Executives at health technology startups credit their social missions as a large contributor to their increase in recruiting talent from tech giants like Facebook and Google, CNBC reports.
Facebook and Alphabet, Google’s parent company, have faced public scrutiny in recent past over issues such as Facebook’s user data leakages and Alphabet employees’ protests over the company’s technology sales to the U.S. military, according to the report. Now, employees from these big tech companies are turning toward health and education startups, which emphasize more clear technical opportunities and social goals employees tackle.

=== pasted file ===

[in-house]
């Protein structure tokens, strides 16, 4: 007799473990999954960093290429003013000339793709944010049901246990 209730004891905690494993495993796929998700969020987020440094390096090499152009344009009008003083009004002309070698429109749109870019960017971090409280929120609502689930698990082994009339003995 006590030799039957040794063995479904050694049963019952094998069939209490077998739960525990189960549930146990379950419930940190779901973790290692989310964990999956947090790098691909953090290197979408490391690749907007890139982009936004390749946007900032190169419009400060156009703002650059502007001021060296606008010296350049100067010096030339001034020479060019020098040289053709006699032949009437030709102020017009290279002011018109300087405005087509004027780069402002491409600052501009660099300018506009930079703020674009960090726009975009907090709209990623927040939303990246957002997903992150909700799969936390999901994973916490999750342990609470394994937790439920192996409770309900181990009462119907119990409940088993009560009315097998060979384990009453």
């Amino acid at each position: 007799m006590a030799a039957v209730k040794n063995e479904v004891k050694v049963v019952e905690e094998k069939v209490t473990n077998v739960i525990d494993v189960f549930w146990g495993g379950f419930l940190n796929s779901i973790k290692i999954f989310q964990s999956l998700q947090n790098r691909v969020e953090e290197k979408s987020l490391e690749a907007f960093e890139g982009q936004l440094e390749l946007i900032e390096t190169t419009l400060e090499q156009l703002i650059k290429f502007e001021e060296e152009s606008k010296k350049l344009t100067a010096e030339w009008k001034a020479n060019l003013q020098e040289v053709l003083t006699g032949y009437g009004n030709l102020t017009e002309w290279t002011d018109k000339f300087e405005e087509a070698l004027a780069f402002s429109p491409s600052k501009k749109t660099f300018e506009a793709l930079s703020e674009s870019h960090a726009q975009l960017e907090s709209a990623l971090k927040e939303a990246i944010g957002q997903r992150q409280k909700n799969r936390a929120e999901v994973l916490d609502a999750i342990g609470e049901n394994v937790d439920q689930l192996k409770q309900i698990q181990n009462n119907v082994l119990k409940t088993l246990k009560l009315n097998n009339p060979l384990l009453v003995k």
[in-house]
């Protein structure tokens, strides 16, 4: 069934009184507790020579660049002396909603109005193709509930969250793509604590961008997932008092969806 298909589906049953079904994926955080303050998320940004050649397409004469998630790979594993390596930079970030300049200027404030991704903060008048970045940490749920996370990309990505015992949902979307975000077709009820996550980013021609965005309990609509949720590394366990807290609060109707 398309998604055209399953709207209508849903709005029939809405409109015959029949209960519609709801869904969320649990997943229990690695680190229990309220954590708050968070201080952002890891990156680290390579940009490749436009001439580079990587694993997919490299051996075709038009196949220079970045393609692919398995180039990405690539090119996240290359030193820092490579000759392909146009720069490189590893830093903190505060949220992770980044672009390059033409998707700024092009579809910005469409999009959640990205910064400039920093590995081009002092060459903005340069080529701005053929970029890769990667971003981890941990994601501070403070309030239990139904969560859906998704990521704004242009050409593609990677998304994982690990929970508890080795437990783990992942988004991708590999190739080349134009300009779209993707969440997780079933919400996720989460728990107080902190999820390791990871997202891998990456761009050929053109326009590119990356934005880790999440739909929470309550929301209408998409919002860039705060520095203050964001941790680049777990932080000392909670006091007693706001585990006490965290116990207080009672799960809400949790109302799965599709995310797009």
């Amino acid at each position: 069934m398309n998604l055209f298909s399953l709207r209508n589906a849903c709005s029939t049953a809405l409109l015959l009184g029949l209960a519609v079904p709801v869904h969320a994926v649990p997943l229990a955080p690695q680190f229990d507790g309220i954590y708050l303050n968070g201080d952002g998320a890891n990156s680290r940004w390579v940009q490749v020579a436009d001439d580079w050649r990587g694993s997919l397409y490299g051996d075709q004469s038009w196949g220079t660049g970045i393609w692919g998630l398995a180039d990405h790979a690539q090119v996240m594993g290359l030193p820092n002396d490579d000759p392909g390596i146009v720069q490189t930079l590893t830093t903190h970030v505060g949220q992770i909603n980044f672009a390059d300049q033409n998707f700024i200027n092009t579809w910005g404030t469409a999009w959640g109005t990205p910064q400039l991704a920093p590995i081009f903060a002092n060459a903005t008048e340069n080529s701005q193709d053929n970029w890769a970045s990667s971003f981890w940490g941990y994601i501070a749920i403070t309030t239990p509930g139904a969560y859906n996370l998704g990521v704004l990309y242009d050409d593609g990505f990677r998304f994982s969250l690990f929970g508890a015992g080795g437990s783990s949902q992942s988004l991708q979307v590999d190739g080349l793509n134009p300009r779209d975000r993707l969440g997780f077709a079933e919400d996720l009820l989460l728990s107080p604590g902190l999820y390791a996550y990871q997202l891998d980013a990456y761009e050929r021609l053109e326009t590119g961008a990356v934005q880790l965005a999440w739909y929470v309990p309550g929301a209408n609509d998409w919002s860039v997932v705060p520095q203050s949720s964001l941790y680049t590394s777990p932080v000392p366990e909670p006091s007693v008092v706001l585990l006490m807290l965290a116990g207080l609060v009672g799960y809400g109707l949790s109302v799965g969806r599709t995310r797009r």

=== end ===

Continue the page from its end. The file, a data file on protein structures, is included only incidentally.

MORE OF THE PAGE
“In Silicon Valley, every company tries to position itself as doing amazing things for the world,” Ryan McQuaid, CEO of health tech startup Plushcare, which aims to assist individuals with accessing medications they need, told CNBC. “But employees are starting to realize that not all of them are actually doing that.”
While Plushcare can’t compete with Google and Facebook’s compensation rates, the company highlights employees’ opportunities to participate in equity stake as well as its social mission, Mr. McQuaid said.
Health and education tech recruiters also credit the perception shift among tech employees from the assumption that health and education companies only work with legacy technology systems to an increasing amount of opportunity within the fields for continued tech growth.
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